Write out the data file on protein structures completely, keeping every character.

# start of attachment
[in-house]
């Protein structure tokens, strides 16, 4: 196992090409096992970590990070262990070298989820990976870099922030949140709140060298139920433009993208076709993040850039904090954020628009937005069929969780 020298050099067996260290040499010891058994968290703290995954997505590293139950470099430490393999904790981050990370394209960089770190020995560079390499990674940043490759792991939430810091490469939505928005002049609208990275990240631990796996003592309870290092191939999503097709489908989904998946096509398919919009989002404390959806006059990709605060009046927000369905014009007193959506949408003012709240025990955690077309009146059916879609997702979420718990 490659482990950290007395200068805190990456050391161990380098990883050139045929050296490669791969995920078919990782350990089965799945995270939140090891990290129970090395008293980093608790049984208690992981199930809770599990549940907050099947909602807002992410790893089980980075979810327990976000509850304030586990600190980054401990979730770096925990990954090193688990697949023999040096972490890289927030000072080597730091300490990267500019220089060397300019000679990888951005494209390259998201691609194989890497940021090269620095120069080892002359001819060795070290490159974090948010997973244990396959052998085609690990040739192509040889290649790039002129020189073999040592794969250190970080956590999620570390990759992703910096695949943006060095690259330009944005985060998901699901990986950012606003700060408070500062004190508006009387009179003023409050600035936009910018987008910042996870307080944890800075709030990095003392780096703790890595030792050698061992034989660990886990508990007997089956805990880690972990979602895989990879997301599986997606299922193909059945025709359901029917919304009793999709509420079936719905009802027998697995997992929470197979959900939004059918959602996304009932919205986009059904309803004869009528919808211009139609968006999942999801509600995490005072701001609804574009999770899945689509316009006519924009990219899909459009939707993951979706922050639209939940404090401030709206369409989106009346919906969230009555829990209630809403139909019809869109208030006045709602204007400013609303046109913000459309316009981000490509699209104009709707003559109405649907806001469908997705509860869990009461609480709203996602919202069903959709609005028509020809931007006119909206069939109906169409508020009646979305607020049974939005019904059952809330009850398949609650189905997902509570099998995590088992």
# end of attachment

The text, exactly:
[in-house]
């Protein structure tokens, strides 16, 4: 196992090409096992970590990070262990070298989820990976870099922030949140709140060298139920433009993208076709993040850039904090954020628009937005069929969780 020298050099067996260290040499010891058994968290703290995954997505590293139950470099430490393999904790981050990370394209960089770190020995560079390499990674940043490759792991939430810091490469939505928005002049609208990275990240631990796996003592309870290092191939999503097709489908989904998946096509398919919009989002404390959806006059990709605060009046927000369905014009007193959506949408003012709240025990955690077309009146059916879609997702979420718990 490659482990950290007395200068805190990456050391161990380098990883050139045929050296490669791969995920078919990782350990089965799945995270939140090891990290129970090395008293980093608790049984208690992981199930809770599990549940907050099947909602807002992410790893089980980075979810327990976000509850304030586990600190980054401990979730770096925990990954090193688990697949023999040096972490890289927030000072080597730091300490990267500019220089060397300019000679990888951005494209390259998201691609194989890497940021090269620095120069080892002359001819060795070290490159974090948010997973244990396959052998085609690990040739192509040889290649790039002129020189073999040592794969250190970080956590999620570390990759992703910096695949943006060095690259330009944005985060998901699901990986950012606003700060408070500062004190508006009387009179003023409050600035936009910018987008910042996870307080944890800075709030990095003392780096703790890595030792050698061992034989660990886990508990007997089956805990880690972990979602895989990879997301599986997606299922193909059945025709359901029917919304009793999709509420079936719905009802027998697995997992929470197979959900939004059918959602996304009932919205986009059904309803004869009528919808211009139609968006999942999801509600995490005072701001609804574009999770899945689509316009006519924009990219899909459009939707993951979706922050639209939940404090401030709206369409989106009346919906969230009555829990209630809403139909019809869109208030006045709602204007400013609303046109913000459309316009981000490509699209104009709707003559109405649907806001469908997705509860869990009461609480709203996602919202069903959709609005028509020809931007006119909206069939109906169409508020009646979305607020049974939005019904059952809330009850398949609650189905997902509570099998995590088992």